Amy Martinell, Sioux Falls, SD
Do you forgive easily or do you tend to hold a grudge?
Forgiveness: Hard Healing Work
For months Margot Van Sluytman traded emails with Glen Flett. It was not your ordinary email exchange. In 1978 when Margot was only 16, Flett killed her father while he attempted to rob the convivence store at which her father worked. After being released from prison, Flett attended an event aiming at bringing victims and perpetrators together where he received help connecting with Margot and they begin to email.
According to Margot, “They were emails filled with humanity. His words helped to heal me, but after a while the words weren’t enough and I knew I needed to look into his eyes. So, three months later I met the man who killed my father.” When they first met, they both sobbed and hugged each other. Margot shared that after her father died a part of her seemed to go blank, but after this meeting she felt the color begin to return to her life.
This was a long process to get to, at first Margot could not even contemplate forgiveness, it made her too angry. Later as she began to work through her anger with poetry, she became more open to the concept, and soon as she began to consider forgiveness, she noticed a change in her whole body, that she felt more complete and more at peace. Forgiveness was a healing process. Before Van Sluytman begin the path to forgiveness she felt a void full of nothingness, now that the void has begun to be filled by the friendship she has with the man who killed her father. This friendship has helped put meaning back into her life.
Margot Van Sluytman’s story is one of the many stories collected by The Forgiveness Project. The Forgiveness Project is an organization that collects stories of forgiveness to share the power of reconciliation, help build understanding, and empower people to tell their stories and reconcile with the pain of their past. (theforgivenessproject.com)
- Margot Van Sluytman was open to forming a relationship with the man who killed her father. In her situation, do you think you would be willing to do so? Why or why not?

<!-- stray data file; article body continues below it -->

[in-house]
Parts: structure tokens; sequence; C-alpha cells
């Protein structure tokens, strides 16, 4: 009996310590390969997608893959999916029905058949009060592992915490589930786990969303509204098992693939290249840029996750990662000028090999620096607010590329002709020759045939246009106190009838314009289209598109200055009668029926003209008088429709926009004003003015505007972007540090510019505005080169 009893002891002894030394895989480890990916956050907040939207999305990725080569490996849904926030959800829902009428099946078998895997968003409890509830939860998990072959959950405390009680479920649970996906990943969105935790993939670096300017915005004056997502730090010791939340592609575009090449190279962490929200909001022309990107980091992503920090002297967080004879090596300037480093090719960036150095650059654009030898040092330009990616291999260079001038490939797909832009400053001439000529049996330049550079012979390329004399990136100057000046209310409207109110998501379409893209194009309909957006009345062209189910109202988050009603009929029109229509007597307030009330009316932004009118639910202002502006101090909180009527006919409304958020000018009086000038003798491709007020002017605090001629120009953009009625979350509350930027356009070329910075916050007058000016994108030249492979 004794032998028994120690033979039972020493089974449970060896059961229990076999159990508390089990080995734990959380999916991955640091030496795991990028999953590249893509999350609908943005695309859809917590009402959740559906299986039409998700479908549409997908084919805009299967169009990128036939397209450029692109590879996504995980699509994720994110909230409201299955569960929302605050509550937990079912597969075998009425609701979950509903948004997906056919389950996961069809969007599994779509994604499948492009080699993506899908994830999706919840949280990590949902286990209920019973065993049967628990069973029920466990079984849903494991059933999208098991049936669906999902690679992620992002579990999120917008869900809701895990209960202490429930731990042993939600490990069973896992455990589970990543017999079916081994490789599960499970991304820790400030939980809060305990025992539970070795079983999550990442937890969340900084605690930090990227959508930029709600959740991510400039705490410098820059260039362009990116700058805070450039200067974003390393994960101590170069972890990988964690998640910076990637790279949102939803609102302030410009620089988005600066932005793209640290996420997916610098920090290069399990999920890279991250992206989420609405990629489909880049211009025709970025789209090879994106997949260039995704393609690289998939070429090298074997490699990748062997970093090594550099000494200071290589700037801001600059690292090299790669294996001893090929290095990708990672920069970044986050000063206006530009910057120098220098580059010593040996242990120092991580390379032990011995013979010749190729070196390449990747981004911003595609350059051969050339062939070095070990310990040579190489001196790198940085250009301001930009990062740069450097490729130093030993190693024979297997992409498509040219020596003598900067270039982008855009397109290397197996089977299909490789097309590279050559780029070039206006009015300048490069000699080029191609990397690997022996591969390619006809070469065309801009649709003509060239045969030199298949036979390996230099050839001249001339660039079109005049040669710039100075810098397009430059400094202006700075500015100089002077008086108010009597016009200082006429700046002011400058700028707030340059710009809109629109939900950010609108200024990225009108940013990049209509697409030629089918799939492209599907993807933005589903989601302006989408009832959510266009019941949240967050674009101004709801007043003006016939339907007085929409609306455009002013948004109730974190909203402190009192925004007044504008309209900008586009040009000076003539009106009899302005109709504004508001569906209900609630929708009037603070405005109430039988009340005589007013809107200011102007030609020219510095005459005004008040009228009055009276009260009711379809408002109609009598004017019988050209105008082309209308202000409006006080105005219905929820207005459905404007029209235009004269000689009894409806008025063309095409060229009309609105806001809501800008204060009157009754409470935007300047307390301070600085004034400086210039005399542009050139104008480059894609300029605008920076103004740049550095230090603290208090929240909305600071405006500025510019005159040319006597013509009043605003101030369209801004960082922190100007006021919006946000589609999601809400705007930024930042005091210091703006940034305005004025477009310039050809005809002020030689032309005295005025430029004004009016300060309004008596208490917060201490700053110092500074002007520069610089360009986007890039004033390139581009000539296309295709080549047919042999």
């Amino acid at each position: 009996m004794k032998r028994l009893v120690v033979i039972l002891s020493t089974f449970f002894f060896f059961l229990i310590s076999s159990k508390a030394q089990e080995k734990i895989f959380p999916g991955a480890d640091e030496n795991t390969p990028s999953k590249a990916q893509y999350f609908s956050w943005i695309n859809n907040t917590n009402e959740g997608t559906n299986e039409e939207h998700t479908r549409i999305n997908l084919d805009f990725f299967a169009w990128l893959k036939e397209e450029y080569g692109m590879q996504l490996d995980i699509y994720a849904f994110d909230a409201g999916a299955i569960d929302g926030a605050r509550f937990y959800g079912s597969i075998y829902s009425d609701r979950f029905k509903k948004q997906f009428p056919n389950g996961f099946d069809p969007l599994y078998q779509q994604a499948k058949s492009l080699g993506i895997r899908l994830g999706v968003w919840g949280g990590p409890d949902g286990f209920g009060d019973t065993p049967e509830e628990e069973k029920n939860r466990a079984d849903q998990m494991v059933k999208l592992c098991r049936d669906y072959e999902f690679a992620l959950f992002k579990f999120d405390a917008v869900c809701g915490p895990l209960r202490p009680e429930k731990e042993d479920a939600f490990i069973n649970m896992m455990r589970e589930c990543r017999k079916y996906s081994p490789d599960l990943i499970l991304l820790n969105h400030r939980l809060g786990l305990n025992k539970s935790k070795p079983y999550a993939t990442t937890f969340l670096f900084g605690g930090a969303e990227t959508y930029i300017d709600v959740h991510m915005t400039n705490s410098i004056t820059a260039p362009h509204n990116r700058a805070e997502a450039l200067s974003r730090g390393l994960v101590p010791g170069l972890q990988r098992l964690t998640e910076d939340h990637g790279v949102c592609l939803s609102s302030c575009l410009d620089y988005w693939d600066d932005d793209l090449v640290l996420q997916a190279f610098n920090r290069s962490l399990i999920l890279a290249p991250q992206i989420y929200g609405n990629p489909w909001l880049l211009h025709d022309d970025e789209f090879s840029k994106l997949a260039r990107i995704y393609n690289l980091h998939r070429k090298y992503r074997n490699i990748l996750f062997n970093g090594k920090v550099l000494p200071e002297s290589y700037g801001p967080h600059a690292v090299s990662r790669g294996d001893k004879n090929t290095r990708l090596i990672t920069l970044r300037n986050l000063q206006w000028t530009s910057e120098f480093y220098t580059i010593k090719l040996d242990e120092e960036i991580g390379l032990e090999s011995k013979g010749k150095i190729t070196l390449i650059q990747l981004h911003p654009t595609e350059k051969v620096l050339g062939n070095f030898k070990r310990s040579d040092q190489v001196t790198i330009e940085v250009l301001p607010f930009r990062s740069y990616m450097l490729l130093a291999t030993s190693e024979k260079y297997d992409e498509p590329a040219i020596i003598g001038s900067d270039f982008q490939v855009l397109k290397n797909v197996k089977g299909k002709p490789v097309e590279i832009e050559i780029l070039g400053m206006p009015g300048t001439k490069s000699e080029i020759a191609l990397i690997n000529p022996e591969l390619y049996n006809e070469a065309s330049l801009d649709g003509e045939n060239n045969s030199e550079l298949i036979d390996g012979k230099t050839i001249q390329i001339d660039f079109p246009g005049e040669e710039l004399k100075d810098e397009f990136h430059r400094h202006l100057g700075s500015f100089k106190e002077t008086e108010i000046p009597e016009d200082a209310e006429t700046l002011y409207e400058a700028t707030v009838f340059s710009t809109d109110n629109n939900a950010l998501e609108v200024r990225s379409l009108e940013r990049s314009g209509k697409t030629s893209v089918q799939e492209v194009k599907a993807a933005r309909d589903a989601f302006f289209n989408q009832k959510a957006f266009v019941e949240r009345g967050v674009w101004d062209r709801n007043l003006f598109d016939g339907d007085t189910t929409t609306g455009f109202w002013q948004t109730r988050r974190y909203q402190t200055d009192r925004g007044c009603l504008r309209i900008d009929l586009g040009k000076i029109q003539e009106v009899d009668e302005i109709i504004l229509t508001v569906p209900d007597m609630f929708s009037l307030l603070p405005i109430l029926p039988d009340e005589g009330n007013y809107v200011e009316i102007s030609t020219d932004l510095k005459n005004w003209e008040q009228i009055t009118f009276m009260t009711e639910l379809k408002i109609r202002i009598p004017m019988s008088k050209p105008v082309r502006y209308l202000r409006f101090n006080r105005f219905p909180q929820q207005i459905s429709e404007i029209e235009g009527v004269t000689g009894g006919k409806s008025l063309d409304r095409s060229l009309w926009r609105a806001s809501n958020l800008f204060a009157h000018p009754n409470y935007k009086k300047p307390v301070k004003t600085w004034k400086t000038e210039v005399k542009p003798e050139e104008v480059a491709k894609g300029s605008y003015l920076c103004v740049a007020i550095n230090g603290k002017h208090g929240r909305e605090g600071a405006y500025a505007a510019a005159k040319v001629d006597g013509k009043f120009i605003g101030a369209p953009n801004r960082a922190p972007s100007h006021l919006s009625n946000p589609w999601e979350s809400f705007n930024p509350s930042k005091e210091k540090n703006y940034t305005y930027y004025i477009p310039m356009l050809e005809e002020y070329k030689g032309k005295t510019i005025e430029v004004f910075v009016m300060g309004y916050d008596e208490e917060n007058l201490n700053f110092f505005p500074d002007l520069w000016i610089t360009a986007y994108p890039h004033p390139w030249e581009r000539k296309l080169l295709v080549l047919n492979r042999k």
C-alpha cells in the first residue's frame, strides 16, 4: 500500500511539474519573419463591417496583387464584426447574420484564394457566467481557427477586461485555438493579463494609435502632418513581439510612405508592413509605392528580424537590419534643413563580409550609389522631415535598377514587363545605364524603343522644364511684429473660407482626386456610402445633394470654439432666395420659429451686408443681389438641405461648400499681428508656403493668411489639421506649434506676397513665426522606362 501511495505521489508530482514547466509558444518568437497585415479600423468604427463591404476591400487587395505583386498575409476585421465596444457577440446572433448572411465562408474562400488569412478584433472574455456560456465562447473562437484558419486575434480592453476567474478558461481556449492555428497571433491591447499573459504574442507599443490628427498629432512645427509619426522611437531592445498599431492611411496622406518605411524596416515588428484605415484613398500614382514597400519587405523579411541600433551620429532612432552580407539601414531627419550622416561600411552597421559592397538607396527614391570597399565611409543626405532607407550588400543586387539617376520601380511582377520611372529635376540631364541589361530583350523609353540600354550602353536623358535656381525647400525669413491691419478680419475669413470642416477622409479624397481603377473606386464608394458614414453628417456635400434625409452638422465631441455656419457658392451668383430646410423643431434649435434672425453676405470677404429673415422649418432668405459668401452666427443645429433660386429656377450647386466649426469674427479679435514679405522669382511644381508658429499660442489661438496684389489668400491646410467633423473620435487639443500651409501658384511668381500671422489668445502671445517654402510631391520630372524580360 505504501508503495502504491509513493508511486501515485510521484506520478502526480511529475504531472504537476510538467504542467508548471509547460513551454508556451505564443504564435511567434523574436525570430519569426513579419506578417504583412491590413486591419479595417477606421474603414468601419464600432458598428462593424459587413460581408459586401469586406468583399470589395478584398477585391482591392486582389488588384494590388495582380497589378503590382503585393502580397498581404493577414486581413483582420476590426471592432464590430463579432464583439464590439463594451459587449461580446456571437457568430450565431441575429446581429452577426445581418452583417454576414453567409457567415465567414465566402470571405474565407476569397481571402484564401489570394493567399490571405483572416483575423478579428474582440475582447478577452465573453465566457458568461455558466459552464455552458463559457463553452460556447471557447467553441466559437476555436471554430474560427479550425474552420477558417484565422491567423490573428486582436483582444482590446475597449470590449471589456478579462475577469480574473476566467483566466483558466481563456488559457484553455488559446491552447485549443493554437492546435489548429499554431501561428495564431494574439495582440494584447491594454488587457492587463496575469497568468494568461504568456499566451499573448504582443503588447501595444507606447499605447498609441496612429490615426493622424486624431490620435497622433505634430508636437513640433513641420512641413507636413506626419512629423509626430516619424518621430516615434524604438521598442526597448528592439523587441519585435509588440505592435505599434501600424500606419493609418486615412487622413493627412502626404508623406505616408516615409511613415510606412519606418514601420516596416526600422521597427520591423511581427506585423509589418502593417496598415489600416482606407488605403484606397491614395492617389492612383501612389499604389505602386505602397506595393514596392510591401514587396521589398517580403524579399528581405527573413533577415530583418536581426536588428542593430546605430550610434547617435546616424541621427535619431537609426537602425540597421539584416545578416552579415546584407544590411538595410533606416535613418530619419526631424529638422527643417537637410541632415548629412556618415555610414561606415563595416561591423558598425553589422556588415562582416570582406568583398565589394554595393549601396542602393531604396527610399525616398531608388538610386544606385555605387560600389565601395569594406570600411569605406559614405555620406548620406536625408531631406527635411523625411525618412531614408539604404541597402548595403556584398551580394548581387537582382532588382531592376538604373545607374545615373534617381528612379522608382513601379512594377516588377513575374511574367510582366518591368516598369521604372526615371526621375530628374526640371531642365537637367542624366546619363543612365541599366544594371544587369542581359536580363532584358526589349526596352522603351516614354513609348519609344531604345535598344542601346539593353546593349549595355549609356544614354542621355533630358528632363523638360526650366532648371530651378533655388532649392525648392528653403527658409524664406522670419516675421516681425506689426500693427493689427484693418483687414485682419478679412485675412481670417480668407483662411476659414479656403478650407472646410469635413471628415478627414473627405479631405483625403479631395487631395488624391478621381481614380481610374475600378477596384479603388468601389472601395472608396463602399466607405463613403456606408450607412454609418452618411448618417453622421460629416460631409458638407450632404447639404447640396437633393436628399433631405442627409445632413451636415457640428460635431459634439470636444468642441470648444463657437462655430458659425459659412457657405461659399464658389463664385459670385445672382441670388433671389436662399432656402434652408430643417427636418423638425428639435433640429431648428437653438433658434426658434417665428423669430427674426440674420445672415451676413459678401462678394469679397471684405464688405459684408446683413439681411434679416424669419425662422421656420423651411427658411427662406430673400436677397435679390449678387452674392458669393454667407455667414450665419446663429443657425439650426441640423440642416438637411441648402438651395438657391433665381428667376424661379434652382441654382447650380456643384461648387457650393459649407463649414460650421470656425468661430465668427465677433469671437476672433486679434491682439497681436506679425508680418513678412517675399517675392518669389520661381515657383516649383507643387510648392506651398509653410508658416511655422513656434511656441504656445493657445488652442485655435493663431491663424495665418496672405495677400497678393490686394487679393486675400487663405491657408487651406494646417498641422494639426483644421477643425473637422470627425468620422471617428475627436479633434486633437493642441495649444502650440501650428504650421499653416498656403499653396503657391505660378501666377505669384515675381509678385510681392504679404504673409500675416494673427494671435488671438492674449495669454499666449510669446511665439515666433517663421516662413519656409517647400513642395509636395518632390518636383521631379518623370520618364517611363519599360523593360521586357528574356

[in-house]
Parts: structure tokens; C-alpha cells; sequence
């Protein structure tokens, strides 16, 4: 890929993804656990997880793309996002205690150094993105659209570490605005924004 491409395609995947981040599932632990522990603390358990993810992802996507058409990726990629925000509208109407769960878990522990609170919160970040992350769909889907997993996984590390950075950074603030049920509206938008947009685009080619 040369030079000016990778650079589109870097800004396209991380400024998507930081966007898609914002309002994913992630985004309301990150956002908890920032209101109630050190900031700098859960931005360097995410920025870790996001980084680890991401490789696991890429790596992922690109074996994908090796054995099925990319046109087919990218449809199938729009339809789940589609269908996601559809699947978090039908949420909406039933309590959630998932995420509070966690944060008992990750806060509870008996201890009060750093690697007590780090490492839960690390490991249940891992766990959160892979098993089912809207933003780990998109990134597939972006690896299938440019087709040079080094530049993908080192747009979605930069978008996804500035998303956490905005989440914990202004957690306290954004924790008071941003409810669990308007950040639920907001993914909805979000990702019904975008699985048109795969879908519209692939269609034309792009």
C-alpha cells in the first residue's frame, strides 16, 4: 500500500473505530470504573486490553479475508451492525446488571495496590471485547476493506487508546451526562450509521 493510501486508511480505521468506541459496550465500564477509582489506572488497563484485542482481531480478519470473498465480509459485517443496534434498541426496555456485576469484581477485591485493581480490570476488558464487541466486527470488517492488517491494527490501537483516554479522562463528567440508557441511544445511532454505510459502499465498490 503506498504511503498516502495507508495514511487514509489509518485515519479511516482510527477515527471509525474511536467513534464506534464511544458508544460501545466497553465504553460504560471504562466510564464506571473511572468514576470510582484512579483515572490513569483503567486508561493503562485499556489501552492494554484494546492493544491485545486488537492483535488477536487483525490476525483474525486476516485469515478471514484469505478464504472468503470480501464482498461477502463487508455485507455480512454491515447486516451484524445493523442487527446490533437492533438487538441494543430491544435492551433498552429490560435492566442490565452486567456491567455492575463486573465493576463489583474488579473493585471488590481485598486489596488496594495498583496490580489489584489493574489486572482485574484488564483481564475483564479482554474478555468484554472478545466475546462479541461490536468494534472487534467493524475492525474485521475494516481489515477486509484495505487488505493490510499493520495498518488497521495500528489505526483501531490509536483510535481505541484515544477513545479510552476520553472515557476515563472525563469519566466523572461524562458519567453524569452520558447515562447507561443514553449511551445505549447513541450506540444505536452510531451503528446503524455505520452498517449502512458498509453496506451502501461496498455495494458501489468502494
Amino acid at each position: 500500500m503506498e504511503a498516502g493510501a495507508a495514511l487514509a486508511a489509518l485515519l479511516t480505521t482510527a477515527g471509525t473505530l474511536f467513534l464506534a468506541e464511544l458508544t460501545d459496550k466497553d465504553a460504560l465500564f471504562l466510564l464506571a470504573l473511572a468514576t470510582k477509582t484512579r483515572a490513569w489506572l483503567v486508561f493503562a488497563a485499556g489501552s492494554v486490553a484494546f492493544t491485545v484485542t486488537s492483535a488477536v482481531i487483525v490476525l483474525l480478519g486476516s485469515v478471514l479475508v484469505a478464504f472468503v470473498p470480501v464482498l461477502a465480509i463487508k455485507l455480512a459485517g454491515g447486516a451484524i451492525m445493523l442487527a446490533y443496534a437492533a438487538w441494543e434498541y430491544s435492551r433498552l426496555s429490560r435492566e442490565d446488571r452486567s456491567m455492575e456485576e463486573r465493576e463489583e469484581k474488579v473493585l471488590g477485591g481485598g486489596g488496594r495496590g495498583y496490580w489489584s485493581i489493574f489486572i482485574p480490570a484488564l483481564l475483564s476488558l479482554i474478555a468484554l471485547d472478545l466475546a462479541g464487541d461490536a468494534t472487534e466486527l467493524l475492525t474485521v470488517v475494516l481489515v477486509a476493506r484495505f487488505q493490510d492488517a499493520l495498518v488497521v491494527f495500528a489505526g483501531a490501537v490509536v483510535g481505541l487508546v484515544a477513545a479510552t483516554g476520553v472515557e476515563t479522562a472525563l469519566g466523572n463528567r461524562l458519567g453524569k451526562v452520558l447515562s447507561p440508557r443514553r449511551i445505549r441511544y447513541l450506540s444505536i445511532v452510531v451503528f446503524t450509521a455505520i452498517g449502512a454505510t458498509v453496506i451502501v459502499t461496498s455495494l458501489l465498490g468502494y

- Margot helped work through her pain and anger by writing poetry. What activities help you when you feel hurt and angry?
- When have been times you have had a hard time asking for forgiveness or accepting others’ apologies?
Fourteenth Sunday After Pentecost
(Text links are to Oremus Bible Browser. Oremus Bible Browser is not affiliated with or supported by the Evangelical Lutheran Church in America. You can find the calendar of readings for Year B at Lectionary Readings
For lectionary humor and insight, check the weekly comic Agnus Day.
Jesus talks about a truth we all know well. We know what it feels like to be hurt by others and we know what it feels like to hurt others. It happens all too often.
We can guess the people who first read Matthew’s gospel were dealing with this problem as well. “What do we do in our church when people hurt each other?” In our reading, we have a set of instructions for dealing with conflict. The focus is on rebuilding relationships, not on handing out punishments. It is about restoring the person to the community, not about making sure everyone gets what they deserve.
And we restore relationships with face to face talks. This is hard. Today it sounds so much easier to send an email or text than to have to tell someone to their face that they have hurt us, but it is when we sit down in person that we are best able to see the other person’s point of view and become open to forgiveness and reconciliation.
Forgiveness is hard work; sometime we need to include others people, sometimes we may need more time before we are ready to forgive, and sometimes the person may not be open to hearing how they hurt us or what they have done wrong. Forgiveness is hard work, but we can trust that our Lord is with us through the process we can reach out with love and forgiveness.
- When you are upset with someone do you prefer to go and talk with them face to face or would you rather do it over text or email? Why might it be important to have these conversations in person?
- When someone close to you has hurt you is it hard for you to trust them again and welcome them back into your community?
- Have you ever been part of a group or team where members were not getting along? How did this affect everyone else?
- Visit The Forgiveness Project website and read another story and discuss together the power of forgiveness.
- Brainstorm different constructive ways to deal with hurt and anger (poetry, exercise, music, etc.). Make a list of all the different options and give students time to explore one or two of the options.
Gracious God, you call us to love one another, but it is hard to be in community together. Forgive the pain and hurt we cause our neighbors and help us to reach out with love and forgiveness when others hurt us.